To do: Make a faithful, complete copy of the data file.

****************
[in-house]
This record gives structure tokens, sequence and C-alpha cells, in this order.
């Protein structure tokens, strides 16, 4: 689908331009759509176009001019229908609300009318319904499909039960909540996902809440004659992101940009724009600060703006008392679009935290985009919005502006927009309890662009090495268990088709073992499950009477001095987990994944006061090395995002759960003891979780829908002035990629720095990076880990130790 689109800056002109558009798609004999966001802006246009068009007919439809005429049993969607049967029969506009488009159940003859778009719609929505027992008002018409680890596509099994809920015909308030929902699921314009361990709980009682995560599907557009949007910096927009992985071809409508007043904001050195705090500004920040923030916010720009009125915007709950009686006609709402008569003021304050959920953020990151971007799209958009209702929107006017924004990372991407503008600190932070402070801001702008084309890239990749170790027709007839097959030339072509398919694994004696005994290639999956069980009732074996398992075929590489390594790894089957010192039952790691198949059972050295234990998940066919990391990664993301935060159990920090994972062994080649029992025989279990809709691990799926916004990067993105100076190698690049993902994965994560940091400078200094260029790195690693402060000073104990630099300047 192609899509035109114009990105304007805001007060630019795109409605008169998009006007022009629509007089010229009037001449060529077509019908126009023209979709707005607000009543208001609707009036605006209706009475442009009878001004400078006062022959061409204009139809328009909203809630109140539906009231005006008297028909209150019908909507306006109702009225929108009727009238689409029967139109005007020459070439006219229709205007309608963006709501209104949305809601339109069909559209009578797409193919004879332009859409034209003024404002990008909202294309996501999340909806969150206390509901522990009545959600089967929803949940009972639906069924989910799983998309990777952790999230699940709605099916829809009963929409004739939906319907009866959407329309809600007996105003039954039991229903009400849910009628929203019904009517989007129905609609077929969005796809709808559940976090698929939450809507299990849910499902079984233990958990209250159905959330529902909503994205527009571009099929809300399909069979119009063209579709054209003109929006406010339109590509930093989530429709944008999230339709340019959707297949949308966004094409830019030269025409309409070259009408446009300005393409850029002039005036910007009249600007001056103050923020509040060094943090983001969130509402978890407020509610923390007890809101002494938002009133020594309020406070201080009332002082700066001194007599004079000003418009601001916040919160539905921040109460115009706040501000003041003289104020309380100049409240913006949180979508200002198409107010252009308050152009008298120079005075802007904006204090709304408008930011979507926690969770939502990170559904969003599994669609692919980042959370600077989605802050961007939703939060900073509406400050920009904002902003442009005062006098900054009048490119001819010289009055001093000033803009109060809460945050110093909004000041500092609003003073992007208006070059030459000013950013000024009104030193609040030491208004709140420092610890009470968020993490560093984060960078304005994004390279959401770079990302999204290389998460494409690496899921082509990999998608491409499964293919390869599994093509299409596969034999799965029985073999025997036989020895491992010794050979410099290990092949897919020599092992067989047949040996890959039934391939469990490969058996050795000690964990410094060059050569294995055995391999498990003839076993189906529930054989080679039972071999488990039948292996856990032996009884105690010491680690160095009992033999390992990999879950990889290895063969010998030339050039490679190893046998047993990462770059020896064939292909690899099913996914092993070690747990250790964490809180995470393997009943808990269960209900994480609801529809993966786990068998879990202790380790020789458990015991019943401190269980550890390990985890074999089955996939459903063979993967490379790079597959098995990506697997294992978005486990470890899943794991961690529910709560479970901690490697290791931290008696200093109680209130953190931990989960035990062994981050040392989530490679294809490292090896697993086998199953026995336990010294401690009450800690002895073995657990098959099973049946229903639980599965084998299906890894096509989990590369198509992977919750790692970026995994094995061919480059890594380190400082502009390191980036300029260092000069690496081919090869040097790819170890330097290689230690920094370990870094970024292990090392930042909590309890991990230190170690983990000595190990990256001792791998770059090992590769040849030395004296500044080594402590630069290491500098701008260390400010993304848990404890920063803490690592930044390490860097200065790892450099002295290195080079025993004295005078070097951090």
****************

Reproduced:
[in-house]
This record gives structure tokens, sequence and C-alpha cells, in this order.
């Protein structure tokens, strides 16, 4: 689908331009759509176009001019229908609300009318319904499909039960909540996902809440004659992101940009724009600060703006008392679009935290985009919005502006927009309890662009090495268990088709073992499950009477001095987990994944006061090395995002759960003891979780829908002035990629720095990076880990130790 689109800056002109558009798609004999966001802006246009068009007919439809005429049993969607049967029969506009488009159940003859778009719609929505027992008002018409680890596509099994809920015909308030929902699921314009361990709980009682995560599907557009949007910096927009992985071809409508007043904001050195705090500004920040923030916010720009009125915007709950009686006609709402008569003021304050959920953020990151971007799209958009209702929107006017924004990372991407503008600190932070402070801001702008084309890239990749170790027709007839097959030339072509398919694994004696005994290639999956069980009732074996398992075929590489390594790894089957010192039952790691198949059972050295234990998940066919990391990664993301935060159990920090994972062994080649029992025989279990809709691990799926916004990067993105100076190698690049993902994965994560940091400078200094260029790195690693402060000073104990630099300047 192609899509035109114009990105304007805001007060630019795109409605008169998009006007022009629509007089010229009037001449060529077509019908126009023209979709707005607000009543208001609707009036605006209706009475442009009878001004400078006062022959061409204009139809328009909203809630109140539906009231005006008297028909209150019908909507306006109702009225929108009727009238689409029967139109005007020459070439006219229709205007309608963006709501209104949305809601339109069909559209009578797409193919004879332009859409034209003024404002990008909202294309996501999340909806969150206390509901522990009545959600089967929803949940009972639906069924989910799983998309990777952790999230699940709605099916829809009963929409004739939906319907009866959407329309809600007996105003039954039991229903009400849910009628929203019904009517989007129905609609077929969005796809709808559940976090698929939450809507299990849910499902079984233990958990209250159905959330529902909503994205527009571009099929809300399909069979119009063209579709054209003109929006406010339109590509930093989530429709944008999230339709340019959707297949949308966004094409830019030269025409309409070259009408446009300005393409850029002039005036910007009249600007001056103050923020509040060094943090983001969130509402978890407020509610923390007890809101002494938002009133020594309020406070201080009332002082700066001194007599004079000003418009601001916040919160539905921040109460115009706040501000003041003289104020309380100049409240913006949180979508200002198409107010252009308050152009008298120079005075802007904006204090709304408008930011979507926690969770939502990170559904969003599994669609692919980042959370600077989605802050961007939703939060900073509406400050920009904002902003442009005062006098900054009048490119001819010289009055001093000033803009109060809460945050110093909004000041500092609003003073992007208006070059030459000013950013000024009104030193609040030491208004709140420092610890009470968020993490560093984060960078304005994004390279959401770079990302999204290389998460494409690496899921082509990999998608491409499964293919390869599994093509299409596969034999799965029985073999025997036989020895491992010794050979410099290990092949897919020599092992067989047949040996890959039934391939469990490969058996050795000690964990410094060059050569294995055995391999498990003839076993189906529930054989080679039972071999488990039948292996856990032996009884105690010491680690160095009992033999390992990999879950990889290895063969010998030339050039490679190893046998047993990462770059020896064939292909690899099913996914092993070690747990250790964490809180995470393997009943808990269960209900994480609801529809993966786990068998879990202790380790020789458990015991019943401190269980550890390990985890074999089955996939459903063979993967490379790079597959098995990506697997294992978005486990470890899943794991961690529910709560479970901690490697290791931290008696200093109680209130953190931990989960035990062994981050040392989530490679294809490292090896697993086998199953026995336990010294401690009450800690002895073995657990098959099973049946229903639980599965084998299906890894096509989990590369198509992977919750790692970026995994094995061919480059890594380190400082502009390191980036300029260092000069690496081919090869040097790819170890330097290689230690920094370990870094970024292990090392930042909590309890991990230190170690983990000595190990990256001792791998770059090992590769040849030395004296500044080594402590630069290491500098701008260390400010993304848990404890920063803490690592930044390490860097200065790892450099002295290195080079025993004295005078070097951090």